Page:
| Eldred v. Ashcroft: A Primer |
Wednesday, January 15, 2003
The U.S. Supreme Court today ruled 7-2 that Congress was within its rights when it passed legislation to extend copyright terms, shooting down an argument by independent online booksellers and other groups who believed repeated extensions are unconstitutional.
Justice Ruth Bader Ginsburg said Congress has "wide leeway" to interpret copyright law as set out by the U.S. Constitution. Justices John Paul Stevens and Stephen Breyer were the lone dissenters, saying that extending copyright terms repeatedly denies Americans "free access to the products of inventive and artistic genius."
In 1998, Congress passed the Copyright Term Extension Act, sponsored by late Congressman and singer-songwriter Sonny Bono (R-Calif.). The law adds 20 years to the term of all copyrights -- authors of copyrighted works (and their estates) now hold a copyright up to 70 years after the author's death, while owners of so-called work-for-hire copyrights (typically corporations) now hold copyrights for 95 years.
What's at stake: The entertainment industry's lucrative copyrights on Mickey Mouse, Winnie the Pooh, the song "Yes! We Have No Bananas" and lots of other products. As the copyright protections near an end for these products, media giants face the possibility of losing the steady and lucrative revenues they provide. Groups that oppose the extension have much to lose as well, primarily the ability to spread works of art to wider audiences and ability to use such works in unrestricted ways.
The Eldred argument: Online publisher Eric Eldred and Stanford University professor Lawrence Lessig think that Congress violated the Constitution when it passed laws that let copyright owners renew the ownership rights to their works.
The government and entertainment industry argument: The Constitution allows copyrights for a "limited" period and does not preclude Congress from extending the terms of existing copyrights. Lower courts have backed this point of view. The Walt Disney Co., the Motion Picture Association of America and the Recording Industry Association of America are among the groups opposing the Eldred/Lessig argument.
For more background on specific arguments for and against the case, see "Determining The Life of Corporate Copyrights" (The Washington Post, July 4, 2002).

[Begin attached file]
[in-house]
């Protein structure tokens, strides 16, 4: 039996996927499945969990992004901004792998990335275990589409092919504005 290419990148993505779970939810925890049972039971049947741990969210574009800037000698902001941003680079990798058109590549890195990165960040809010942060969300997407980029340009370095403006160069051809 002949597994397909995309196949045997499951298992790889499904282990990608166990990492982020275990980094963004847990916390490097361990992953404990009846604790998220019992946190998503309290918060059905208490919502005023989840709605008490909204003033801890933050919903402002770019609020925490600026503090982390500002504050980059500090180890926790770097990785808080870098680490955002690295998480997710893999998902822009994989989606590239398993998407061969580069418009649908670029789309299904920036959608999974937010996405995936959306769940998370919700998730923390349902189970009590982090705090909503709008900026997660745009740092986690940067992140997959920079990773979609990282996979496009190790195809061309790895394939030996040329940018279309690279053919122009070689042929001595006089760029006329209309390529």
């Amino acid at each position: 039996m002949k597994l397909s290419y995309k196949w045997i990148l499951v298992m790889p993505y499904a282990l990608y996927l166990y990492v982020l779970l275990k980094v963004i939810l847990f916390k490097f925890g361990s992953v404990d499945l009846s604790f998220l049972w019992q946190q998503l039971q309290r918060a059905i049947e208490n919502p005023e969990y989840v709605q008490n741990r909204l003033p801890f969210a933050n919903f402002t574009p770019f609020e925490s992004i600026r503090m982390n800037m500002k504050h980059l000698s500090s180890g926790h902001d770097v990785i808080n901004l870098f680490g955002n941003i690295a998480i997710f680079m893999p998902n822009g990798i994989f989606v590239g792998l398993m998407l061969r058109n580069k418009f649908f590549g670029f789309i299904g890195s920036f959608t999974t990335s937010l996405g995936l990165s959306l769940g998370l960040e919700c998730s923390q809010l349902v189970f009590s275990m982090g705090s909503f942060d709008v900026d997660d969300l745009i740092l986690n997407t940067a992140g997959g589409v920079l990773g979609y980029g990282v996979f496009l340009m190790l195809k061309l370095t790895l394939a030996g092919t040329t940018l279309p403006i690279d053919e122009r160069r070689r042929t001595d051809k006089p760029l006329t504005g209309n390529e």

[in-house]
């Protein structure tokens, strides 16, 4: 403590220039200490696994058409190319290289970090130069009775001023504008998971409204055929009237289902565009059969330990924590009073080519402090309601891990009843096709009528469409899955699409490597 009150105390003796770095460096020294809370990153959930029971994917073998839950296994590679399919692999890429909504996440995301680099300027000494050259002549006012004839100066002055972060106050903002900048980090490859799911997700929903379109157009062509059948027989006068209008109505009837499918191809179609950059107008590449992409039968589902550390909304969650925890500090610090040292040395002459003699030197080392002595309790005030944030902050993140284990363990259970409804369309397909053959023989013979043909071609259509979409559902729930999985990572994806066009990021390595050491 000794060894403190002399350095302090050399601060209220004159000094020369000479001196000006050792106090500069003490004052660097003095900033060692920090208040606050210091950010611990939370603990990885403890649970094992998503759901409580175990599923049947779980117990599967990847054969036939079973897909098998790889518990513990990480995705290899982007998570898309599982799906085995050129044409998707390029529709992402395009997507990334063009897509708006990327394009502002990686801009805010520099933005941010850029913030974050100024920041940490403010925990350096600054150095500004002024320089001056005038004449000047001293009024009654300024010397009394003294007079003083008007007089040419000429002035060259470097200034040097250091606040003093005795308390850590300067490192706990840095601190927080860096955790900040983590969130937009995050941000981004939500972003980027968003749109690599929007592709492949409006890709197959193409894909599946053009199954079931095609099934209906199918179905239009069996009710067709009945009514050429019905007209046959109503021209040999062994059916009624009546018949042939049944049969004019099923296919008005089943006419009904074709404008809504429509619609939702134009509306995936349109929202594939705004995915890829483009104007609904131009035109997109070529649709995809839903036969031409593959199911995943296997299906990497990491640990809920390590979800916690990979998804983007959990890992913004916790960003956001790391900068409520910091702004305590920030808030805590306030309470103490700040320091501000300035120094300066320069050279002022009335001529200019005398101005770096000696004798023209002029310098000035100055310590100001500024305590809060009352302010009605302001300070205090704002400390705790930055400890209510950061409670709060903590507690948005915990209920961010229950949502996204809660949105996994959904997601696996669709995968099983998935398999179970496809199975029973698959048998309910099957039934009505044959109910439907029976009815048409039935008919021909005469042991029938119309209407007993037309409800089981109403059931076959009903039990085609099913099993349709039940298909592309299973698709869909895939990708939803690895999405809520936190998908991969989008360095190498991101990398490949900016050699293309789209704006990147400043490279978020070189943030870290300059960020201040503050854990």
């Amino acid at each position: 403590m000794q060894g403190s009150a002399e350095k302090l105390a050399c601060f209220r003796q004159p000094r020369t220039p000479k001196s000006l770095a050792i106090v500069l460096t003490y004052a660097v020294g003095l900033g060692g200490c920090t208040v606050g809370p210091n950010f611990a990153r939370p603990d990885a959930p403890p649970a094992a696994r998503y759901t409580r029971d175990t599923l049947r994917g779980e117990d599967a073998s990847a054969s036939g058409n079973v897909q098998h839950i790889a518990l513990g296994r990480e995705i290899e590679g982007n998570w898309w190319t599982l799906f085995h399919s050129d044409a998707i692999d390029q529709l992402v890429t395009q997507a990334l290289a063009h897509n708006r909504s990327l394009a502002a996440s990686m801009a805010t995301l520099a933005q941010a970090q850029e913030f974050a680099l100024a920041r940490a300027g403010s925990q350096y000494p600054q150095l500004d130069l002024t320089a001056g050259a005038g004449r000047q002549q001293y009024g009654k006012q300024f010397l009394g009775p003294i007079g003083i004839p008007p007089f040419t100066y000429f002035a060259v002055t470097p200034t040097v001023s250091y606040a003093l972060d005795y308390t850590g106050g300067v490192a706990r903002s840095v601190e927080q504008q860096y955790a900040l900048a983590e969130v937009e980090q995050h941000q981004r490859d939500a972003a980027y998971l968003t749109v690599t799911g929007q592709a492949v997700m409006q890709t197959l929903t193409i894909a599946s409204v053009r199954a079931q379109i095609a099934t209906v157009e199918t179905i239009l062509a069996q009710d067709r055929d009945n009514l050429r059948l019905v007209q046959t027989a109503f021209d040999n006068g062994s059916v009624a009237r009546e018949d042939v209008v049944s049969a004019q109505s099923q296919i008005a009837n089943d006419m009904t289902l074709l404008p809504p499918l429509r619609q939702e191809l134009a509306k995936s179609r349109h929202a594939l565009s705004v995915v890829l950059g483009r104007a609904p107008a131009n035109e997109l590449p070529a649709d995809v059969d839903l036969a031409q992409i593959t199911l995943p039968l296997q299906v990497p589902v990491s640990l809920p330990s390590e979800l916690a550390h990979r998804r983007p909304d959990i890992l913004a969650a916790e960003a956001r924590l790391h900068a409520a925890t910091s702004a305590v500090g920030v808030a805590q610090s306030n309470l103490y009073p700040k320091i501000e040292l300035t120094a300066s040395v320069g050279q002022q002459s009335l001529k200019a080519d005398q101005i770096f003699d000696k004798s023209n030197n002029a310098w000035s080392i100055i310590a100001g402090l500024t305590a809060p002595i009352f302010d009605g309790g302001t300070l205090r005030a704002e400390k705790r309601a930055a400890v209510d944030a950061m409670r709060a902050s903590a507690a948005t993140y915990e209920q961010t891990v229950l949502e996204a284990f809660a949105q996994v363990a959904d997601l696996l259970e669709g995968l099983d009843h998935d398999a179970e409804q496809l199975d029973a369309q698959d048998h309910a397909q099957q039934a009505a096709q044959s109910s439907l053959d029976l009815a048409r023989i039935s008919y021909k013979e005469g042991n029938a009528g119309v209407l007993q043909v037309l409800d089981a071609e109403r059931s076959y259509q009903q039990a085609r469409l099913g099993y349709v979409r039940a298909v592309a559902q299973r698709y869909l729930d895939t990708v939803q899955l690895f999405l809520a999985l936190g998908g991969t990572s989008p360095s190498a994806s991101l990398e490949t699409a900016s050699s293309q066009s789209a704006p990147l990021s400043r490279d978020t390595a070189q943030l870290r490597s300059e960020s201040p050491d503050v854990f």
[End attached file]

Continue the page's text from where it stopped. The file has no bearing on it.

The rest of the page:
Documents (From FindLaw)
Decision -- Eldred v. Reno, Feb. 16, 2001
Decision on Petition for Rehearing, July 13, 2001
Court Docket: Eldred v. Ashcroft
Eldred and his supporters:
Eldred runs the Eldritch Press, a nonprofit group that publishes literature on the Internet. The press publishes only those works that are in the "public domain," i.e. any applicable copyrights are expired.
Lawrence Lessig argued Eldred's case before the Supreme Court. Lessig has a comprehensive Web site (cyberlaw.stanford.edu) with a wealth of information on his side of the Eldred vs. Ashcroft case. His blog (lessig.org/blog/index.rdf) also includes information on the case, and even gives some regard -- though never any ground -- to his opponents. (Read Post profile of Lessig).
Other pro-Eldred sites include:
The American Library Association
Openlaw: Eldred vs. Reno (now Ashcroft) -- run by Harvard Law School's Berkman Center for Internet & Society at the Kennedy School of Government. See also cyber.law.harvard.edu.
Jonathan Zittrain, the Berkman co-director, is a co-counsel on the case
Other petitioners on Eldred's side
Higginson Book Co. - specializes in genealogies
Luck's Music Library Inc. - sheet music publisher
Edwin F. Kalmus & Co., Inc. - sheet music publisher
Moviecraft Inc. - rare and out-of-print film dealer
Dover Publications Inc. - discount-price classic literature, language grammars, other rare and obscure subject
The government and its supporters: